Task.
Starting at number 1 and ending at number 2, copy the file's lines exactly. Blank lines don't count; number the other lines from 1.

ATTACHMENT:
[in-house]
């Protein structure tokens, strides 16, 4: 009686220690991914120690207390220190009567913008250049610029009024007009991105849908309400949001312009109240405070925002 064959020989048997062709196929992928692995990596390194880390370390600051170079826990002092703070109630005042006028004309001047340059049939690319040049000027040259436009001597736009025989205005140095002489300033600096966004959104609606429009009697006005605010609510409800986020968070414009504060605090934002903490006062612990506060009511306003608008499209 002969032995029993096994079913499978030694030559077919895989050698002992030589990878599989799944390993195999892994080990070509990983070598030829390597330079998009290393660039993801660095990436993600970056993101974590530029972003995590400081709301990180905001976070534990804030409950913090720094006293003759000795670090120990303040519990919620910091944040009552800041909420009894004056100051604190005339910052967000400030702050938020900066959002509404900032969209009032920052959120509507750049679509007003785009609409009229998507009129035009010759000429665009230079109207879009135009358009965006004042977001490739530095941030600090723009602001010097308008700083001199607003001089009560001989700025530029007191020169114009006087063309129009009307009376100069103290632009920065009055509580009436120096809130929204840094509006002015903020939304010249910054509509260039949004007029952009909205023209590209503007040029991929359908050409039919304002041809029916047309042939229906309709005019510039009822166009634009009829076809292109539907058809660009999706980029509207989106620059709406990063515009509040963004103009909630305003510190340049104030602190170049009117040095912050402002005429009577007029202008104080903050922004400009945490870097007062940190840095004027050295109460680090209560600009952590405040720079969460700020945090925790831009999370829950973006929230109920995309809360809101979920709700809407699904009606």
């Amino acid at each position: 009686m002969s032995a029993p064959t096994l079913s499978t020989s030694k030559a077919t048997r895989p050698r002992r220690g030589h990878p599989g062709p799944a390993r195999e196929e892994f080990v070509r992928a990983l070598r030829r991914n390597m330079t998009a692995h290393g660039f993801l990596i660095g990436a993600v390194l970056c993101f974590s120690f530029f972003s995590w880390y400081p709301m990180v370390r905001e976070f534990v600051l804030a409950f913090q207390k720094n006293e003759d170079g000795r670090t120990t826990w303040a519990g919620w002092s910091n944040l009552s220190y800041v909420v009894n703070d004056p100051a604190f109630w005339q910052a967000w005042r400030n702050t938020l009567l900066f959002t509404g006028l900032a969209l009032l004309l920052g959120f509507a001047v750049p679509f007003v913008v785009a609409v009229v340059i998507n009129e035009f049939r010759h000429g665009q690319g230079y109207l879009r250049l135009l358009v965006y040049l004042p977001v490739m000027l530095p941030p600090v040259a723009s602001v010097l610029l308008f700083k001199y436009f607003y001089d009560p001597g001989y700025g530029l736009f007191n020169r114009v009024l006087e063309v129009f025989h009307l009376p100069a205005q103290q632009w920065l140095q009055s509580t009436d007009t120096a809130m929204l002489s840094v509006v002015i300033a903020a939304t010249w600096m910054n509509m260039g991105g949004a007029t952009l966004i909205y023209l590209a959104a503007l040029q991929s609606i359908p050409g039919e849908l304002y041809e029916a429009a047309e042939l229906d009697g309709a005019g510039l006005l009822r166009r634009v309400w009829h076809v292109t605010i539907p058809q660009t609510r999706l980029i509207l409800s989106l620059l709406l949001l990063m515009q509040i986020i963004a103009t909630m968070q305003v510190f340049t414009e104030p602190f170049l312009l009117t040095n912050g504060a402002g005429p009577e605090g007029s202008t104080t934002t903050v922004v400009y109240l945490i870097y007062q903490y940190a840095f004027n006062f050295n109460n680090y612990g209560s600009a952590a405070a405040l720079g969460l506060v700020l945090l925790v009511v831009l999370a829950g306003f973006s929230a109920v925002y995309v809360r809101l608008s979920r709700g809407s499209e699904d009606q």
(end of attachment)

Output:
[in-house]
């Protein structure tokens, strides 16, 4: 009686220690991914120690207390220190009567913008250049610029009024007009991105849908309400949001312009109240405070925002 064959020989048997062709196929992928692995990596390194880390370390600051170079826990002092703070109630005042006028004309001047340059049939690319040049000027040259436009001597736009025989205005140095002489300033600096966004959104609606429009009697006005605010609510409800986020968070414009504060605090934002903490006062612990506060009511306003608008499209 002969032995029993096994079913499978030694030559077919895989050698002992030589990878599989799944390993195999892994080990070509990983070598030829390597330079998009290393660039993801660095990436993600970056993101974590530029972003995590400081709301990180905001976070534990804030409950913090720094006293003759000795670090120990303040519990919620910091944040009552800041909420009894004056100051604190005339910052967000400030702050938020900066959002509404900032969209009032920052959120509507750049679509007003785009609409009229998507009129035009010759000429665009230079109207879009135009358009965006004042977001490739530095941030600090723009602001010097308008700083001199607003001089009560001989700025530029007191020169114009006087063309129009009307009376100069103290632009920065009055509580009436120096809130929204840094509006002015903020939304010249910054509509260039949004007029952009909205023209590209503007040029991929359908050409039919304002041809029916047309042939229906309709005019510039009822166009634009009829076809292109539907058809660009999706980029509207989106620059709406990063515009509040963004103009909630305003510190340049104030602190170049009117040095912050402002005429009577007029202008104080903050922004400009945490870097007062940190840095004027050295109460680090209560600009952590405040720079969460700020945090925790831009999370829950973006929230109920995309809360809101979920709700809407699904009606």